Over the last five years, Baltimore has received $903 million in federal grants for operating and capital expenses, according to city budget documents. Over the same period, the federal government also provided $1.1 billion to the Housing Authority of Baltimore City, according to USASpending.gov.
Cummings’ more expansive congressional district received just under $15.7 billion in grants, benefits and contracts from the federal government over the past two fiscal years, according to the federal government website. The district includes parts of the city of Baltimore, as well as areas of the counties of Baltimore and Howard.
But federal inspectors general have not flagged billions of dollars in fraud and waste.
Baltimore Inspector General Isabel Mercedes Cumming questioned Trump’s vague assessment of purported fraud and waste.
Since 2005, the city’s inspector general’s office has recovered less than $10 million in money associated with waste and fraud of city funds, according to annual reports. Cumming, who started in 2018, said a single case contributed nearly $7 million to that total.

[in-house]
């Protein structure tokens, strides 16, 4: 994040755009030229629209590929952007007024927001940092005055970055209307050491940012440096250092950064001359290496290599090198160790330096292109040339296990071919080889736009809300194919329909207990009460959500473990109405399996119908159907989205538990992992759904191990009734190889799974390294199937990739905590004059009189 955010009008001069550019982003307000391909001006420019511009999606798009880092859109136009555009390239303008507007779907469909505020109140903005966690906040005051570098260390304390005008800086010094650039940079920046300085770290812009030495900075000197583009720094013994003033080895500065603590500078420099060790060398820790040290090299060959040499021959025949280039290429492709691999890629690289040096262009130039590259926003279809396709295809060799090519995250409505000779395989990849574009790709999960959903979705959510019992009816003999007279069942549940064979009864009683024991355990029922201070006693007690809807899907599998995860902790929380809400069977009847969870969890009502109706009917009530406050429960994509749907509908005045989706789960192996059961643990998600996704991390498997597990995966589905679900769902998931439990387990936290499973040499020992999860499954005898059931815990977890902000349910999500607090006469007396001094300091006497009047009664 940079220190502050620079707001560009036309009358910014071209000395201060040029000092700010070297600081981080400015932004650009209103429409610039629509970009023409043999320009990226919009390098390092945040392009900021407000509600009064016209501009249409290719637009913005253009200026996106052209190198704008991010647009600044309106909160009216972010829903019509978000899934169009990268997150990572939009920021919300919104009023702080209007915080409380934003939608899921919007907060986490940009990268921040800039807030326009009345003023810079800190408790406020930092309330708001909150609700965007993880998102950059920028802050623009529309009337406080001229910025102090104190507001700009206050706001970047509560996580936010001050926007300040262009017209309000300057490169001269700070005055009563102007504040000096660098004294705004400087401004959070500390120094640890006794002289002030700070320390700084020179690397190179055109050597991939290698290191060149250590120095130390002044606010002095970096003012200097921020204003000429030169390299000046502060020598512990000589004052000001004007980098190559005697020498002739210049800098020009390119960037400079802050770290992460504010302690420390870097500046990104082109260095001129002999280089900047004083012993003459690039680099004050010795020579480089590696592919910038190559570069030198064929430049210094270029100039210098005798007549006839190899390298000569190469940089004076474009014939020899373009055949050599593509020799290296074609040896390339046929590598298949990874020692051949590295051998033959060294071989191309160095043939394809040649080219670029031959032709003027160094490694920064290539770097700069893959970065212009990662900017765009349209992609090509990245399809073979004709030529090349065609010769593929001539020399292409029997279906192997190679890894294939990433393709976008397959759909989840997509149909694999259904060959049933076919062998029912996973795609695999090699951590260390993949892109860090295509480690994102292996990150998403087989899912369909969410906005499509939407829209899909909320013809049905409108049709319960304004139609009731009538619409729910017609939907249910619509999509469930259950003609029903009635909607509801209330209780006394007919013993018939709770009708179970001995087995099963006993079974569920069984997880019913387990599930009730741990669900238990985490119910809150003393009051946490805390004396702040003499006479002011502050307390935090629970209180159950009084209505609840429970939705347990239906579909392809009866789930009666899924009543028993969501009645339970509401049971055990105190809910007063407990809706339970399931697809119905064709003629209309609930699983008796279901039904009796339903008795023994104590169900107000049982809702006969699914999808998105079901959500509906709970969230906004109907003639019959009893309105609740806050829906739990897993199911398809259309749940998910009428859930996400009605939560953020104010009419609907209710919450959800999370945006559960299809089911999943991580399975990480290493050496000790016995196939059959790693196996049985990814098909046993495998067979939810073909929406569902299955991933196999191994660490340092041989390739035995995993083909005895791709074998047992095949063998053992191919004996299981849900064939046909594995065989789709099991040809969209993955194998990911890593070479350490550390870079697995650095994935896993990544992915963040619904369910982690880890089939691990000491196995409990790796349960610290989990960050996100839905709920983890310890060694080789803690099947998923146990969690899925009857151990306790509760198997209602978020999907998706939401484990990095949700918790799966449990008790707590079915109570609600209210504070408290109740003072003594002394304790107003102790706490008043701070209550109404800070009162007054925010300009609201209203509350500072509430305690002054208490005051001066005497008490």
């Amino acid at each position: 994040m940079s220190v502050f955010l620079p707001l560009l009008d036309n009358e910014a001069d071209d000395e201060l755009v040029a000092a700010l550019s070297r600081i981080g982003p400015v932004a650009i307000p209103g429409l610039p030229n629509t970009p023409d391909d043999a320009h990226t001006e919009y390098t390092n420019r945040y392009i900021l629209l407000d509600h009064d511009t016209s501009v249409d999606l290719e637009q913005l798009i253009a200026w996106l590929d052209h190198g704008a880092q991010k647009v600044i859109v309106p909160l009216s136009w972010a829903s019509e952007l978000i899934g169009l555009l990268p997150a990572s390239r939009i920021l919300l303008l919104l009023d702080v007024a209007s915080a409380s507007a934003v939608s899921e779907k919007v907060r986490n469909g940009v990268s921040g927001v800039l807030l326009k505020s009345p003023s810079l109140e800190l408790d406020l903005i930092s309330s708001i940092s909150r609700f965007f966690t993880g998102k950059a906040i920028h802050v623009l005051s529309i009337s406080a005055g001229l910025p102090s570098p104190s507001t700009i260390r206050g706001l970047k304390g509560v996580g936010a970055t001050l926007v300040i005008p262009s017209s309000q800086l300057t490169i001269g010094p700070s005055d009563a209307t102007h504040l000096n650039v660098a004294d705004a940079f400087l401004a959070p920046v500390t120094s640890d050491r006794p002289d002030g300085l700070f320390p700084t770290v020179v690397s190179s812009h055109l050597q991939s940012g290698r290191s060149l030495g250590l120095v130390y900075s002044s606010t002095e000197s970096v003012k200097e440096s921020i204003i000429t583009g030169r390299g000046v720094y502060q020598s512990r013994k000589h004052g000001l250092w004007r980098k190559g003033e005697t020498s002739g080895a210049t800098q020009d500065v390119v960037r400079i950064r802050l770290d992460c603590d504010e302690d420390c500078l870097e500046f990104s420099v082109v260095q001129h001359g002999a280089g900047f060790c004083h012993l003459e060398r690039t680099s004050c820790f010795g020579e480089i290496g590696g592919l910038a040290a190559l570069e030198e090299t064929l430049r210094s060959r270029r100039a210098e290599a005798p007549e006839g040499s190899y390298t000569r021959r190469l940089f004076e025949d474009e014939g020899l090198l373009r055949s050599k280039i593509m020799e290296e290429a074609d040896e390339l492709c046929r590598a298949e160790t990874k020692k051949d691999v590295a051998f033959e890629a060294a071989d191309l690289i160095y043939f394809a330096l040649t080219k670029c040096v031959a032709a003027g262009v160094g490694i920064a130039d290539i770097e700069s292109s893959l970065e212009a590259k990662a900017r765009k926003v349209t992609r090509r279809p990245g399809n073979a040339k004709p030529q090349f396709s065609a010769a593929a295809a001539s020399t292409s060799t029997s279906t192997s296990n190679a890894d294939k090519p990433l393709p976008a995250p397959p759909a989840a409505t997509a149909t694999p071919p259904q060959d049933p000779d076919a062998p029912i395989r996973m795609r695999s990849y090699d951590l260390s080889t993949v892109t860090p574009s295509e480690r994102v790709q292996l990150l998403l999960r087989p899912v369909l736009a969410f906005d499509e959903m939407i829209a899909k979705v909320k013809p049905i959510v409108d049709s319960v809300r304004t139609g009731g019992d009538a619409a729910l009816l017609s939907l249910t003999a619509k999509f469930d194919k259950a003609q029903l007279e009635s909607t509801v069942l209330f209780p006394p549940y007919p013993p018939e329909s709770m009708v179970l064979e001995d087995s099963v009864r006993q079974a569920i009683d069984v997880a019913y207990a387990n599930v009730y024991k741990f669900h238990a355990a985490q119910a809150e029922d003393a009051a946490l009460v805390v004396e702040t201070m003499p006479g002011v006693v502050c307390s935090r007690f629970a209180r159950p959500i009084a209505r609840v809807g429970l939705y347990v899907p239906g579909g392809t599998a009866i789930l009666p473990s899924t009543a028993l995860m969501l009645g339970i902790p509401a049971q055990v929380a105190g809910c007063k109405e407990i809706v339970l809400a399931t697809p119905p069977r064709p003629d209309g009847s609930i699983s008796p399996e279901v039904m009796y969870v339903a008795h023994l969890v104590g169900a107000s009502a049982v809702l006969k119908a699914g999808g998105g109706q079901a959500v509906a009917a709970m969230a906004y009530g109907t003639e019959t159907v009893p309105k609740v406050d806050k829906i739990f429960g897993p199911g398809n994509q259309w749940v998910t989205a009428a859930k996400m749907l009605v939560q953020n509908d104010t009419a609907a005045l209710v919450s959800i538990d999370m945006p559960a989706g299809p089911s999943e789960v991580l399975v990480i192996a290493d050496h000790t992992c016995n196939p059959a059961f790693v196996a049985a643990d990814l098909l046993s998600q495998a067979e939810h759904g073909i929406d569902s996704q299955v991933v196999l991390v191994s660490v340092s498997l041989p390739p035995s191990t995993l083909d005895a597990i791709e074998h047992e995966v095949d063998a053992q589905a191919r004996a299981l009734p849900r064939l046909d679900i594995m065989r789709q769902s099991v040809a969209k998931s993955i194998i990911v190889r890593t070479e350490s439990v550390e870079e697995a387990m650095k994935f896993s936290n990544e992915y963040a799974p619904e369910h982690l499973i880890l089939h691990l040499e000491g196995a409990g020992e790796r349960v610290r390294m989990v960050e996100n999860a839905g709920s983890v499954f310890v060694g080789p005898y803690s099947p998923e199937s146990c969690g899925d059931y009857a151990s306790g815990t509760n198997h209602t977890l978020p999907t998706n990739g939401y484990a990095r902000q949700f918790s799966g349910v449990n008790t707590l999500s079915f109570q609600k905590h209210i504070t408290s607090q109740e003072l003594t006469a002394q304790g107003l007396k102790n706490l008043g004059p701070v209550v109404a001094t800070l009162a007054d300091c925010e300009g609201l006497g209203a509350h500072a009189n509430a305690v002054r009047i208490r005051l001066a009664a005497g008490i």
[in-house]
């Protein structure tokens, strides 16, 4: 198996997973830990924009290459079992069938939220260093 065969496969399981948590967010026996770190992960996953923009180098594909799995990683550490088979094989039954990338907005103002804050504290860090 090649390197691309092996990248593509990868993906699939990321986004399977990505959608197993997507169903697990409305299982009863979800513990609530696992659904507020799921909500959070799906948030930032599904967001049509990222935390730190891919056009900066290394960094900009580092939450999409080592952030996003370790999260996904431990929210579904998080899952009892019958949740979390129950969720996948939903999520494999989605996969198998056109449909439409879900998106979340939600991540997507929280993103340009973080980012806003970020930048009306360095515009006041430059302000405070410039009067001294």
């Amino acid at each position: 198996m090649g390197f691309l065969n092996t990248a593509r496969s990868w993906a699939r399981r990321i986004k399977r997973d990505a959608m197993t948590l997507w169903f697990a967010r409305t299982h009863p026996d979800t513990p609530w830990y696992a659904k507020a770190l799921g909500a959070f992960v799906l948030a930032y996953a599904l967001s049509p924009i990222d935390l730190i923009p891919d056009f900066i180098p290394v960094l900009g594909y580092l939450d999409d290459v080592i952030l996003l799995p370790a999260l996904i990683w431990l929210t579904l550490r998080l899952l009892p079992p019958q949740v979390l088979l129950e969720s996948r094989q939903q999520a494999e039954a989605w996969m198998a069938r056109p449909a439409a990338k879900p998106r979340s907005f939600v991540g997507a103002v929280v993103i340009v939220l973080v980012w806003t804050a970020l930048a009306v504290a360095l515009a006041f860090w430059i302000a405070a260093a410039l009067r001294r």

She noted Trump has not filled several key inspector general positions in his administration and has not followed recommendations by other federal IGs for rooting out waste and fraud that would result in addressing billions of dollars in waste.
“The government could potentially save $45 billion if agencies implemented the roughly 10,000 recommendations made by IGs,” Republican Sen. Chuck Grassley of Iowa and Democratic Sen. Maggie Hassan of New Hampshire wrote last month to the president.
They implored Trump to fill the positions that “provide a vital service to the American taxpayer by rooting out waste, fraud, and abuse of federal funds."
Trump said Tuesday that he’s gotten feedback from Baltimore residents who have thanked him for speaking out. He said “the ones that like it the best" are African American residents.
“People have called from Baltimore thanking me so much because all that money … has been stolen and wasted,” Trump said. “They’re so happy that I pointed out the corrupt politics of Baltimore. It’s filthy, dirty, it’s so horrible and they are happy as hell."